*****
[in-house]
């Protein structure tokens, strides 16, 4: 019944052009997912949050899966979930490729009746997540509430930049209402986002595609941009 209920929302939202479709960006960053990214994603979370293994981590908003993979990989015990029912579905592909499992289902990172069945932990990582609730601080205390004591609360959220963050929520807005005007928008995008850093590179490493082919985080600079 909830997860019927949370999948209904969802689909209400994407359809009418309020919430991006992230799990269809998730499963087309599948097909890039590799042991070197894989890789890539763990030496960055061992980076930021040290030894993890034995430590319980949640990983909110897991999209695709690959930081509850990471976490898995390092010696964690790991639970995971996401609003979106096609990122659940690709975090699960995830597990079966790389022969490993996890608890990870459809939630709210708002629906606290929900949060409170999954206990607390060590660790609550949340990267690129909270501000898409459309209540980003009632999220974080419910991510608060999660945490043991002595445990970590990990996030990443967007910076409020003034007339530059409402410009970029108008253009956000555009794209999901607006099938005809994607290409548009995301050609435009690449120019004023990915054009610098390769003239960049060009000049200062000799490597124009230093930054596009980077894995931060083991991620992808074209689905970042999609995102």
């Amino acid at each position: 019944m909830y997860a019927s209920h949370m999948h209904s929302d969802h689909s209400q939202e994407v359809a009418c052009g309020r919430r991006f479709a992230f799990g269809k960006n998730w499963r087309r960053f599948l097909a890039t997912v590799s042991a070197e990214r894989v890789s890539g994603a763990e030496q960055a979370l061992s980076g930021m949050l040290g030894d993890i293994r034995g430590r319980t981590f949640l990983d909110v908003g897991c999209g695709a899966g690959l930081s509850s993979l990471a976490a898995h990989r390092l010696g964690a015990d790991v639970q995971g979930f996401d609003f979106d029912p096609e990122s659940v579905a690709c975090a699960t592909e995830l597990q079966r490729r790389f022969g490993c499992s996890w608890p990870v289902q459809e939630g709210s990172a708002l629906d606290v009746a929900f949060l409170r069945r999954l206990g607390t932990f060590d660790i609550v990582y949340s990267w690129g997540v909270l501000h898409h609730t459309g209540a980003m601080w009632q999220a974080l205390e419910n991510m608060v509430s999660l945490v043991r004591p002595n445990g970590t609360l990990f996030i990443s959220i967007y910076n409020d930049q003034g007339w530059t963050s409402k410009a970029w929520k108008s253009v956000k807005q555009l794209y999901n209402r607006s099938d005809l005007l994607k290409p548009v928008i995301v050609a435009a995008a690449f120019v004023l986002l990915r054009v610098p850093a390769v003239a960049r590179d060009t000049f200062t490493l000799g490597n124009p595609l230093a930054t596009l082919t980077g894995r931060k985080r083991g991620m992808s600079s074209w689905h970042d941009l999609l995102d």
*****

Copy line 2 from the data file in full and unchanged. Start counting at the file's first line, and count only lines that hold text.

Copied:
């Protein structure tokens, strides 16, 4: 019944052009997912949050899966979930490729009746997540509430930049209402986002595609941009 209920929302939202479709960006960053990214994603979370293994981590908003993979990989015990029912579905592909499992289902990172069945932990990582609730601080205390004591609360959220963050929520807005005007928008995008850093590179490493082919985080600079 909830997860019927949370999948209904969802689909209400994407359809009418309020919430991006992230799990269809998730499963087309599948097909890039590799042991070197894989890789890539763990030496960055061992980076930021040290030894993890034995430590319980949640990983909110897991999209695709690959930081509850990471976490898995390092010696964690790991639970995971996401609003979106096609990122659940690709975090699960995830597990079966790389022969490993996890608890990870459809939630709210708002629906606290929900949060409170999954206990607390060590660790609550949340990267690129909270501000898409459309209540980003009632999220974080419910991510608060999660945490043991002595445990970590990990996030990443967007910076409020003034007339530059409402410009970029108008253009956000555009794209999901607006099938005809994607290409548009995301050609435009690449120019004023990915054009610098390769003239960049060009000049200062000799490597124009230093930054596009980077894995931060083991991620992808074209689905970042999609995102």